Tech musings and other things...

Organizing Your Hierarchy Equals Pain

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The Pain Point

One would think after reading Gary Larizza’s blog that I wouldve come away with the idea that Hiera presents a few issues as it solves a ton… but no. I had to go and think it was easy, fly off half-cocked and try and tackle a big issue or two, unprepared mind you, and here I am… re-discovering what humility should be like.

The Problem

Hiera looks simple. Disarmingly simple. However, the pain doesn’t come in just looking at a nice, default hiera.yaml:

- yaml
- “%{clientcert}”
- “%{environment}”
- common
:datadir: “/etc/puppetlabs/puppet/environments/%{environment}/hieradata”

We can simply look at this and see the wonderful simplicity of how the yaml file is laid out, the ease of adding more hierarchies from which to gain data, and even expand the model to include subdirectories and all sorts of interesting methods of organizing and abstracting our code into usable, organized chunks.

Not so fast.

The real issues begin when you’re dealing with a customer. All too often I find that even they aren’t entirely sure what’s going on in their very own environment, and pushed hard, will actually argue among themselves as to just how everything works. Scary.

The main thing we find ourselves doing is figuring out that last mile… What precisely is the role of machine X in this environment? Ask two people separate from each other, and they’ll likely give different (sometimes remarkably so) answers. Get them together and they may quibble a bit, but generally get to consensus.

This is REALLY, REALLY important. If the folks you’re trying to help aren’t 100% sure exactly:

What a machine does How a machine is built What it’s role in the organization is You’ve got some real issues.

This Doesn’t Suck

Often, engineers look at the Hiera configuration file in a vacuum (so much for the suck joke). Not permanently but definitely independently at first. Then, as the engagement pushes on to defining Roles and Profiles for the site, you have this “oh crap” moment, and throw back to the hierarchy and then start modifying lookup layers, but then jump forward to the profiles where the lookups are (or should be, anyhow) and realize they assumed a different hierarchy. Then, jump back to the hiera.yaml, make changes, then back to the profiles and repeat the process and then finally to the component modules, and remediate any assumptions you made on everythin gyou just changed. Uh oh. Wasted time.

I’ve started working through “all the things” and have come up with a mechanism that works well for me. Hopefully you can gain some mileage from it as well.

First Thing’s First

Some would argue you should do the Hierarchy first while others would argue you do the Profiles first. However, I’ve found that parsing out all the business logic with the team gains a remarkable amount of runway for you to start. Why?

Systems engineers are techno-nerd types. The nuts & bolts, configs and the like are their prime concern and more often than not, they view the site atomically. They can tell you with great detail precisely what each and every machine has installed on it (often…not always), but generally know what the IT ROLE of a node or collection of nodes is for. Further, they can tell you who requested it, what kind of storage may be connected, what business group out there it satisfies the needs of, but with a startling amount of frequency, cannot tell you the BUSINES ROLE of the node.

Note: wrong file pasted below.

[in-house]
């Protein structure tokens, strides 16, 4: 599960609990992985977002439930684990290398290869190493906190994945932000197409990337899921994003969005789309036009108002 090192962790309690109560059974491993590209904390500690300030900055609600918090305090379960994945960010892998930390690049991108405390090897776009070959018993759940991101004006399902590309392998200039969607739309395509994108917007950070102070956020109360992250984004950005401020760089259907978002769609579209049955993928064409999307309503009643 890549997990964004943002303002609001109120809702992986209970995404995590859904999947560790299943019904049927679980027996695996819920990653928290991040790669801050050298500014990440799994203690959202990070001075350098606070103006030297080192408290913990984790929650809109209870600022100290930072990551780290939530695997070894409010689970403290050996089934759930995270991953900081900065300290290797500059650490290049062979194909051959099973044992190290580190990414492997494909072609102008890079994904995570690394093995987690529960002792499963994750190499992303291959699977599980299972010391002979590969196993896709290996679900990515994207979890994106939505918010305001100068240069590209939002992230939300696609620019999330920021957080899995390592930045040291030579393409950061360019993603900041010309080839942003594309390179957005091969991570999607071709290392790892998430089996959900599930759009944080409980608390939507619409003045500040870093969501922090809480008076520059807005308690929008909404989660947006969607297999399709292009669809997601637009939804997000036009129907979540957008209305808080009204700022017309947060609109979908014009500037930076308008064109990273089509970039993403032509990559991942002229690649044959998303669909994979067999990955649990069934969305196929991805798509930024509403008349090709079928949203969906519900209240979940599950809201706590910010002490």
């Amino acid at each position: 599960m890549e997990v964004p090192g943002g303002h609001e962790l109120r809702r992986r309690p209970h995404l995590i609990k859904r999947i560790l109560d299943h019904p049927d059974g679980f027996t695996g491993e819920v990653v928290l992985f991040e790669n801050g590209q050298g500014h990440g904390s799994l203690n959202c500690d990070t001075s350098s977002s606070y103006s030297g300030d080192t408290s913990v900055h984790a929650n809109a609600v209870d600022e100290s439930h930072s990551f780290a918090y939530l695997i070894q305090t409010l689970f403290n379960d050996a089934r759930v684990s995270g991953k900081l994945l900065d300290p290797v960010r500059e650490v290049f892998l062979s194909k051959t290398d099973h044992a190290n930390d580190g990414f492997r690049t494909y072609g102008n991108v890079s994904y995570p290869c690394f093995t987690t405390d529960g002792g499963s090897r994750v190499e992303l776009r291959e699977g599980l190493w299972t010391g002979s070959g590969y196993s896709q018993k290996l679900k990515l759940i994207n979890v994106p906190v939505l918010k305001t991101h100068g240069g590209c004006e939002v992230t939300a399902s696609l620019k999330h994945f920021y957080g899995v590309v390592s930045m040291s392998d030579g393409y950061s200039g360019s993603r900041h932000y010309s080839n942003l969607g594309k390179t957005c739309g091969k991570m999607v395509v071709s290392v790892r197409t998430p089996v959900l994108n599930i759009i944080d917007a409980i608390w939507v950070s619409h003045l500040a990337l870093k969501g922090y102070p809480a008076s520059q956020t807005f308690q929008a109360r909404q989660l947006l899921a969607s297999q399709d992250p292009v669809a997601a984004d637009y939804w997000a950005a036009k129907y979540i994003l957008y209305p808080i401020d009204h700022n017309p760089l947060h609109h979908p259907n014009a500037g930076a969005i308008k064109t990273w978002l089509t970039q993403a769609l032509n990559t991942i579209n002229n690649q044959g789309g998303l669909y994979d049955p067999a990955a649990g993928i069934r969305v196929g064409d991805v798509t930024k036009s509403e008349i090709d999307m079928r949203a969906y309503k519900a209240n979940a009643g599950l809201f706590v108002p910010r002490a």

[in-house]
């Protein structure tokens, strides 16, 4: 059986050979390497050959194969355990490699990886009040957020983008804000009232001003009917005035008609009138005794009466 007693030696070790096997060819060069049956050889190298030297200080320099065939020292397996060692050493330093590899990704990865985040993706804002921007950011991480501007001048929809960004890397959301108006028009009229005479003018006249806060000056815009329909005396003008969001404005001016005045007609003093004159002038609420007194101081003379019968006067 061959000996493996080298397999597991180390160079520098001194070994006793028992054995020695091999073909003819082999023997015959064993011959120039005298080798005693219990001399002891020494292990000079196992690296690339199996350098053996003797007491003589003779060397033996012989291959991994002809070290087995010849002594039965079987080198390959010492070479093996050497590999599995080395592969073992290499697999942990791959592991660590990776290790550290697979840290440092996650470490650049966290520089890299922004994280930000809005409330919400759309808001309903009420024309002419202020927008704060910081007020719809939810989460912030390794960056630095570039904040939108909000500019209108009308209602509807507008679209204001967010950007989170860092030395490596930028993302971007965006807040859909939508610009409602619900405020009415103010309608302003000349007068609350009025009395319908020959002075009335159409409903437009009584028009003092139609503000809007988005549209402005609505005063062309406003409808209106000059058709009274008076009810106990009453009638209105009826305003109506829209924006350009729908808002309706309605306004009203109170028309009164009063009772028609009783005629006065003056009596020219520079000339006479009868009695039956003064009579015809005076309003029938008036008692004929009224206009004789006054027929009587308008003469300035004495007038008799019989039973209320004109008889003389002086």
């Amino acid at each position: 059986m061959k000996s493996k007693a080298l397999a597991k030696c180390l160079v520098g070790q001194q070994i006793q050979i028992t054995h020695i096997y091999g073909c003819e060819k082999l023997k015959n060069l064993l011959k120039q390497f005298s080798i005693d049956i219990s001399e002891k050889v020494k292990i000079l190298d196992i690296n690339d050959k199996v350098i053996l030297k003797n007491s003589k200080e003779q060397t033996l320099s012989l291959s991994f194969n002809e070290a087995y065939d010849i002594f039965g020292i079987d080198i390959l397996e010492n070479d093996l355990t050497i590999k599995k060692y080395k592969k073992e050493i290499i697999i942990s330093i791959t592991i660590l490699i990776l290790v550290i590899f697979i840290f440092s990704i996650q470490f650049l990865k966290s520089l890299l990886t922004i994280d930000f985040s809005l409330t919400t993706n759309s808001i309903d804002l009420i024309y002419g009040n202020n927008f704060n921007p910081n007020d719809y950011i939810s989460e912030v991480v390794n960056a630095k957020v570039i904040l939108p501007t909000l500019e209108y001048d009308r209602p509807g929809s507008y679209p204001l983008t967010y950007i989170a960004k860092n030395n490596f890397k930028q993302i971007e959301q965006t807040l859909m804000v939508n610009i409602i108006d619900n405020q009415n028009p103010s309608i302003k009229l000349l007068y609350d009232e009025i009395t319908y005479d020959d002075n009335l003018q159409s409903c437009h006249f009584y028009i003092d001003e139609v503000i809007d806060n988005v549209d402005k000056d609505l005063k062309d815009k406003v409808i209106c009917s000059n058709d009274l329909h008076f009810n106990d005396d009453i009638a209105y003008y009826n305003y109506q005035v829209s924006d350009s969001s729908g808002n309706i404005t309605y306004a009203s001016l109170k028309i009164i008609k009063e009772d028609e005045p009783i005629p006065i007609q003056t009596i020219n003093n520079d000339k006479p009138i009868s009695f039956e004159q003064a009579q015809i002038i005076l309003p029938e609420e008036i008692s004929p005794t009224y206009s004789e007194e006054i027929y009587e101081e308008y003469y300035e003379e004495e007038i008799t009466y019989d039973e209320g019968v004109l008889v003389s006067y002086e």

Q: What is it?
A: A web server.
Q: What’s it’s purpose?
A: To serve web documents, duh!
Q: No, no… what’s it’s business purpose?
A: To make money?
Q: No, no… If you were to give it one overarching purpose, one reason for existing, what would it be?
A: Oh… ummm… I never thought of that before.

You’d be surprised just how often you arrive there with pretty much everyone.

As a result, if you wait until mid-engagement to reach this point, (or at least the middle of the writing phase), you’ve got a fair amount of backtracking, and even refactoring to do before you regain some sense of normalcy and can push forward.

Most Specific to Least

As has been said many times and in many ways, your MOST specific designation should always come first. For instance, what is the MOST atomic level of abstraction? Well, the node itself, of course, so the %{clientcert} designator suffices for that.

Well, what’s next? That depends on you. You might have a location to think of (is this data center on the east or west coast, US or Asia). That’s highly broad… maybe not. It might be environment (such as DEV, TEST, PROD). Again, this is custom to you, and that might still be overly broad and you need to find a happy place between clientcert and environment. Only you can tell me that when I’m standing in front of you, so I generally refrain until I can get the layout of your site.

For instance, one customer had clientcert, then location, then environment. That way, items unique to the data center the nodes were in would get handled first, and then things that were environment unique (regardless of location – more broad) could get handled next. See? Custom to them and the way they do business or are arranged technologically.

I “borrowed” the name for this post from Bill Engvall to illustrate a point, that if you just run off to development with no prior knowledge of the things Hiera works with, you will encounter the pain of refactoring at what is most likely the component module level and then the profile level as well. If you’ve ever had to do it, and then do it on a time crunch, truly you have felt the pain.

Avoid it. Think before you act.